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Pancreas. 2012 May;41(4):560-70. doi: 10.1097/MPA.0b013e31823acd56.

Effects of mitogen-activated protein kinase signaling pathway inhibition on the development of cerulein-induced acute pancreatitis in mice.

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IRCCS Centro Neurolesi Bonino-Pulejo, School of Medicine, University of Messina, Messina, Italy.



Extracellular signal-regulated kinase (ERK) influences a number of pathways in all cells. The ERK cascade has long been known to be central to the activation of cellular processes such as proliferation, differentiation, and oncogenic transformation. The mitogen-activated protein (MAP) serine/threonine family of protein kinases, of which ERK is a member, is evolutionarily conserved and is activated by a mechanism that includes protein kinase cascades. The aim of this study was to investigate the effects of PD98059 [2-(2-amino-3-methoxyphenyl)-4H-1-benzopyran-4-one], a highly selective inhibitor of MAP/ERK kinase 1 (MEK1) activation, on the development of acute pancreatitis.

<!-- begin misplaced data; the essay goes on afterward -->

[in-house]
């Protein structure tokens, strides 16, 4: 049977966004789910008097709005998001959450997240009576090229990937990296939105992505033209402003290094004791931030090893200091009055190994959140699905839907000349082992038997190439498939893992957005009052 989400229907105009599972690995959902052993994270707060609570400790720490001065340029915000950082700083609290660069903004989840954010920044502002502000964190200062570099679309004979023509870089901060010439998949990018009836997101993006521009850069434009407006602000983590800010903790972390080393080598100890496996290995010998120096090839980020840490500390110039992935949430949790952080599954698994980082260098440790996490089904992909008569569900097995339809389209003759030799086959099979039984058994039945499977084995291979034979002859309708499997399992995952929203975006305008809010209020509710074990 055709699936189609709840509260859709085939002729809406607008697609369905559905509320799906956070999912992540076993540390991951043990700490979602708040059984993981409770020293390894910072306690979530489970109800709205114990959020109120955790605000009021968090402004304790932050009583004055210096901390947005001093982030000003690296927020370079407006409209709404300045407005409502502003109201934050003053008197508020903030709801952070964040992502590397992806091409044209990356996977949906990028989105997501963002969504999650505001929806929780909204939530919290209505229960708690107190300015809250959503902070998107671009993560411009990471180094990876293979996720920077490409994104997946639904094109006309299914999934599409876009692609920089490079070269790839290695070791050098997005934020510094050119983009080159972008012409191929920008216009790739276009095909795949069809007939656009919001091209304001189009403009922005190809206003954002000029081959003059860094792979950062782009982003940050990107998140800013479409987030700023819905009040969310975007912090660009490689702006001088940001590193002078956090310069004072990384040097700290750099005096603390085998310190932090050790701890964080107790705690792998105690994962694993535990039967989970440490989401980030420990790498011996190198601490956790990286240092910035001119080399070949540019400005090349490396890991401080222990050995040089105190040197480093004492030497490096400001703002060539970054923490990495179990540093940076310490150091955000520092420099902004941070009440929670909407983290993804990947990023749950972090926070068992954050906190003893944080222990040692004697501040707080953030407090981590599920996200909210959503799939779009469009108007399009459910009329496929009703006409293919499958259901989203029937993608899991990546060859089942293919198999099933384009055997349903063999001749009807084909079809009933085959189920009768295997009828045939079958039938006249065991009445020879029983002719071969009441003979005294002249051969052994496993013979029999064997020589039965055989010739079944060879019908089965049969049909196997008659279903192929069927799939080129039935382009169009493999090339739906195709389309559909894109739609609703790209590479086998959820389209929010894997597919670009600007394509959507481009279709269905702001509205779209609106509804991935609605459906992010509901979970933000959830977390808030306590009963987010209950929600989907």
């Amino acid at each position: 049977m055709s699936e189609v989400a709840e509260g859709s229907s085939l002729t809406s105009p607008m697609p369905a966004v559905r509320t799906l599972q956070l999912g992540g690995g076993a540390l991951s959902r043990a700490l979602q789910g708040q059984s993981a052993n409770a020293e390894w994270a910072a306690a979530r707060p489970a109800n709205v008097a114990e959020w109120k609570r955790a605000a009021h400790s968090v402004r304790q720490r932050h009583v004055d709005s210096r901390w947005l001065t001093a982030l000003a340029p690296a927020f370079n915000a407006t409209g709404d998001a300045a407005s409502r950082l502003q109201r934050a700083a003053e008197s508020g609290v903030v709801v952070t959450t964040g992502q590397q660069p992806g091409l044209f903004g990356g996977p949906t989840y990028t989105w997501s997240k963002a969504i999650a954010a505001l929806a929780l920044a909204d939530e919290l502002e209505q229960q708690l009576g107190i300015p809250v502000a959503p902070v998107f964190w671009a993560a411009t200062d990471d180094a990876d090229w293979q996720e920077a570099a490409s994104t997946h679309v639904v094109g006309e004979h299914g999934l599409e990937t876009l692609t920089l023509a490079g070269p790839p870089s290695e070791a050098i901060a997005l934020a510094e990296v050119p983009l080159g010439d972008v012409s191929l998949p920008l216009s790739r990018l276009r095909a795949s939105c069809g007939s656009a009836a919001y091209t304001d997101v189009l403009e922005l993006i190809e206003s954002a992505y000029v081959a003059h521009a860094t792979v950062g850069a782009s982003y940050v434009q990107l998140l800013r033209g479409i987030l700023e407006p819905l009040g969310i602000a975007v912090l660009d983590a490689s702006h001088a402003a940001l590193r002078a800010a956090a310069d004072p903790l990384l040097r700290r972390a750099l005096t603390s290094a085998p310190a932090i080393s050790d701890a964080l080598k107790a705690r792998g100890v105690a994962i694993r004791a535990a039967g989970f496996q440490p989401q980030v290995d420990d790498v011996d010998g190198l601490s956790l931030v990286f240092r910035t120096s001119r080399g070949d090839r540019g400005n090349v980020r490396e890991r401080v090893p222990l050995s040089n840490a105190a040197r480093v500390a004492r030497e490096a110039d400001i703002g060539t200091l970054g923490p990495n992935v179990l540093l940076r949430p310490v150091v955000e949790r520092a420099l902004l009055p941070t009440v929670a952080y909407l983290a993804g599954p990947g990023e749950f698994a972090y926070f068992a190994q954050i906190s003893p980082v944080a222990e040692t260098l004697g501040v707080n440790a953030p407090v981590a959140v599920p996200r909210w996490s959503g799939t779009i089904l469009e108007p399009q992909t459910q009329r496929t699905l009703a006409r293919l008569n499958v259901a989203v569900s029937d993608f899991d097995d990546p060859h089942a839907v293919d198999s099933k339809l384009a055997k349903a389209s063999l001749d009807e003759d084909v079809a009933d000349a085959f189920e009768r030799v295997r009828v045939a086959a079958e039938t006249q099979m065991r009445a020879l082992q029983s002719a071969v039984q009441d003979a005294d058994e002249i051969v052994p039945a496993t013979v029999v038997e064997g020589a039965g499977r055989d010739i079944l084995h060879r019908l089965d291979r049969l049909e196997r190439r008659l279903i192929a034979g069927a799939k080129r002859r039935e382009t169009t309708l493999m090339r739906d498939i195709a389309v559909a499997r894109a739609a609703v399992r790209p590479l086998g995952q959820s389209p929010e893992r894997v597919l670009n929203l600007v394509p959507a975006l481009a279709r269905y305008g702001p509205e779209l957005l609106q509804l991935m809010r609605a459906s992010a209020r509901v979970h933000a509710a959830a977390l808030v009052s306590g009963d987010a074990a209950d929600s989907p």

Pancreatitis was induced by intraperitoneal injection of cerulein (hourly × 5, 50 μg/kg) and PD98059 (10 mg/kg, 10% dimethylsulfoxide, intraperitoneally) was administrated 1 and 3 hours after cerulein administration.


Cerulein injection resulted in acute necrotizing pancreatitis. On the contrary, pancreatitis histological features, amylase, lipase, pancreas edema, and immunohistochemical staining for leukocyte adhesion molecules, transforming growth factor β, and apoptosis-related proteins were found reduced in PD98059-treated mice.


We propose that this study could help to clarify the role of MAPK in the regulation of the inflammatory process as acute pancreatitis.

[Indexed for MEDLINE]

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